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EHCPs and why they can be a golden ticket to school admissions


‘You need an EHCP.’ If these words aren’t music to your ears when you have a child with special educational needs, Bernadette John explains why they should be.

‘I was really angry when my son’s speech therapist recommended an EHCP,’ recalls Clare Donnelly, whose son Kieran has speech and language difficulties. ‘It was only some time after that I realised I ought to be grateful to her, because it led the way to getting more help and the right school place.’

An EHCP (Education, Health and Care Plan) is often suggested to parents whose children are having any difficulties at school. But for many families, it’s not what they want to hear. They fear it is going to label their child, or prejudice schools against taking them.

But having an EHCP doesn’t suggest your child is a no-hoper academically. A child can have a sky high IQ and still require an EHCP, perhaps owing to mental health problems or autism related difficulties which interfere with his or her school work.

And the purpose of an EHCP is a positive one. The idea is to detail any difficulties a child has, and what a school must put in place to help them. The fact that it’s legally binding means the local authority must fund any extra help identified as necessary.

Perhaps most importantly, an EHCP can be a golden ticket when it comes to school admissions. In the bunfight of applications for reception and year 7, a child with an EHCP gets a priority place ahead of all other applicants. It allows you to apply to schools where you are out of catchment or otherwise don’t meet the admissions criteria, if you can show that this school has provision for your child’s needs which your local schools lack. The one exception is selective schools, for which the child would still have to pass entry exams.

In fact, it is vital to have an EHCP – which can be given at any point from birth to 25 - for entry to any specialist schools or colleges unless you are privately funding the place. And even if you plan to stay put at the current school, an EHCP can be the means to getting extra help for your child such as speech or occupational therapy, or one-to-one support.

Schools can start off the process for you. But if your school is not being proactive, or is contesting your view that your child needs extra help, you can request an EHCP assessment yourself from the local authority. Some have a form on their website, otherwise parents can speak to the special educational needs department.

There are only two criteria to meet to qualify for an EHCP assessment, and they set a low bar. First, that you suspect the child has special needs. Second, that you suspect that the child needs extra support in school.

The local authority must respond to a request for an assessment within six weeks, so keep a note of the date you submit it. LAs routinely turn people away at this point. The same old reasons are often trotted out – typically, that they will only assess children once they have an educational psychologist’s report, or a diagnosis; or when they are so many years behind other children; or after the school has completed so many cycles of interventions known as plan, do, review. But none of these stand up in law.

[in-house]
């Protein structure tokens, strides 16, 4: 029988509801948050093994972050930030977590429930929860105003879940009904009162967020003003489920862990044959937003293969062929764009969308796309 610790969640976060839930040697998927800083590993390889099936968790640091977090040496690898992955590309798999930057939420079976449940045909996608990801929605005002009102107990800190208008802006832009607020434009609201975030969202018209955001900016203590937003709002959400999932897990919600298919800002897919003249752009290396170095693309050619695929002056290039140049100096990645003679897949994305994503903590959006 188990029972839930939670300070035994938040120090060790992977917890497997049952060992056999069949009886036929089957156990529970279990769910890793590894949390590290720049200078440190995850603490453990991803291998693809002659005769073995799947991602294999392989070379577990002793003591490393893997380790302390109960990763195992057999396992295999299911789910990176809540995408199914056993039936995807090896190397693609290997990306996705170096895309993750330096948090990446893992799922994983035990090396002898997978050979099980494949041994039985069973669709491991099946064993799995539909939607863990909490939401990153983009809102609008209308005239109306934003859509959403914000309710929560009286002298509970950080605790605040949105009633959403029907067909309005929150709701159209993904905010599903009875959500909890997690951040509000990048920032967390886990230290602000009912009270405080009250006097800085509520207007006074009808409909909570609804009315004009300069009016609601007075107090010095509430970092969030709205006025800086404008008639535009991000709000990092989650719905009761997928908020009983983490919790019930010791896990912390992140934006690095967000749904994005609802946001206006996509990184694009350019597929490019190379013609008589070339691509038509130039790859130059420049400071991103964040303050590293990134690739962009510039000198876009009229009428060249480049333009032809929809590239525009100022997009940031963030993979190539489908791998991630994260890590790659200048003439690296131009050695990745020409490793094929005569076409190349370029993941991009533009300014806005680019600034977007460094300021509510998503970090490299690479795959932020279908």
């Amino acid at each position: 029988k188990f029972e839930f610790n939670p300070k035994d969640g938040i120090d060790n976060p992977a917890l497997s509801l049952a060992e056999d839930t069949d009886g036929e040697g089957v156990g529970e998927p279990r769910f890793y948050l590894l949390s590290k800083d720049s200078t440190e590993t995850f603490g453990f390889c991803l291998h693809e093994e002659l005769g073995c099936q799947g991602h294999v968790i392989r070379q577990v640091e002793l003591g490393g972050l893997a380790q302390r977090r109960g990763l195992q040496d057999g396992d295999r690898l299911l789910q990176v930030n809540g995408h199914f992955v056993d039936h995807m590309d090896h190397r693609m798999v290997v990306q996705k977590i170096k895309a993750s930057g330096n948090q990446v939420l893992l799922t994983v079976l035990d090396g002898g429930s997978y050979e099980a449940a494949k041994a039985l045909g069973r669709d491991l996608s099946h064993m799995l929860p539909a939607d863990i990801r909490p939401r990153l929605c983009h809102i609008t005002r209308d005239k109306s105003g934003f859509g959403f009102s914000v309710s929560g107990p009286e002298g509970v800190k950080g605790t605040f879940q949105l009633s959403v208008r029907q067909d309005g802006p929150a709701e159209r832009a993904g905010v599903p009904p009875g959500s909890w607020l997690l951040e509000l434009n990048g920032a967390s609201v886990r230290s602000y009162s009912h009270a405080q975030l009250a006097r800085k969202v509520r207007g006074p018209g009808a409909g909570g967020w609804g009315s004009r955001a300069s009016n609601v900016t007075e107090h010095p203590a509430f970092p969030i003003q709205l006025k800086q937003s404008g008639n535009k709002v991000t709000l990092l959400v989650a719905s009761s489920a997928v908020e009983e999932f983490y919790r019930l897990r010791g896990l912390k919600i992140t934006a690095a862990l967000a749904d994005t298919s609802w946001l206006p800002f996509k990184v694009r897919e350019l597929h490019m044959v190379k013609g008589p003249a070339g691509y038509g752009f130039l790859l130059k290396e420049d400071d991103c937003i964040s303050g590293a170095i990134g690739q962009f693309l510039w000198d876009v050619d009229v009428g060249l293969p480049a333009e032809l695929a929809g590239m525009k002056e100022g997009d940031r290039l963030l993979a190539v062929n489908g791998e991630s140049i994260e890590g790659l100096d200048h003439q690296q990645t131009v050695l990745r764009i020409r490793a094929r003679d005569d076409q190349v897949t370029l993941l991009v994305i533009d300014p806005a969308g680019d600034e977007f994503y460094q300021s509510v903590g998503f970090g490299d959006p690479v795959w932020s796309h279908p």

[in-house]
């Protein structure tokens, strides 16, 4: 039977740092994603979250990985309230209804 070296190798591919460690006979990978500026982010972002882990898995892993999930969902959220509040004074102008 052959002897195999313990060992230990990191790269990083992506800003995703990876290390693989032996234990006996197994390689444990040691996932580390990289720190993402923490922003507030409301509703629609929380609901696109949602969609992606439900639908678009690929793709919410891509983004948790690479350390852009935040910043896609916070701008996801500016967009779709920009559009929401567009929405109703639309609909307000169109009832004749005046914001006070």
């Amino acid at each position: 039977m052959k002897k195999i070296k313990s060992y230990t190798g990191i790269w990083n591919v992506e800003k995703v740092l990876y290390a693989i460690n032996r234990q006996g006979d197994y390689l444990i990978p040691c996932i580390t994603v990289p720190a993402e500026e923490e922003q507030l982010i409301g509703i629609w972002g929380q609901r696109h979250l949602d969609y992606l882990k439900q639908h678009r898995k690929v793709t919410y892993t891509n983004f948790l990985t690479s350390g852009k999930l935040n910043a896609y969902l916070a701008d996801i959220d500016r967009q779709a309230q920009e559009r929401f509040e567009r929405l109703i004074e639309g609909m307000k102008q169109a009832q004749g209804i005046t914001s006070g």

Katie Clarke, who has been through the process, advises parents to stick to their guns, and move straight to an appeal, which – despite the name – is only a paper exercise, and more than 90 per cent of families who appeal win their case.

'I was being called in on a near-daily basis by my son's mainstream around problems they were having with his autistic behaviours, yet when we applied for an EHCP, we were turned down,' she says. 'I thought that was the end of the line, but luckily we got some advice and appealed, and this time they accepted it.'

Once they agree to assess, the local authority gathers information from parents and all education professionals, therapists and doctors involved in the child’s care. They produce a draft EHCP, which you can comment on and request amendments to.

Parents can be upset by the bleak picture an EHCP presents of their child. ‘You have to grit your teeth. It’s horrible to read a number of professional reports describing your child in negative terms, but it’s necessary in order to get the right help,’ says Donnelly.

Don’t be tempted to rewrite it to show your child in a better light, though. It must reflect her needs on her worst day, or the provision will be insufficient. And frankly, if the EHCP puts a school off taking your child, then it was not the right school for her.

Allow plenty of time for the process – it should be completed within 20 weeks of the agreement to assess, but is routinely taking longer. And beware fake ones. The Good Schools Guide recently heard about councils under pressure issuing informal plans which outline the pupil’s needs - sometimes called ‘my plans’ or ‘learning plans’. These have no legal basis or funding attached – councils can take them away at a moment’s notice, and they are not enforceable. If it’s not called an EHCP, then it isn’t one.

Getting help with an EHCP: The Good Schools Guide’s SEN consultants can talk you through the process of obtaining an EHCP, and direct you to solicitors and charities specialising in SEN law. Contact us at [email protected].

Do you have any experiences to share about getting an ECHP for your child? Share your views on Twitter or Facebook with the hashtag #chalkandchat

Chalk & Chat 2018


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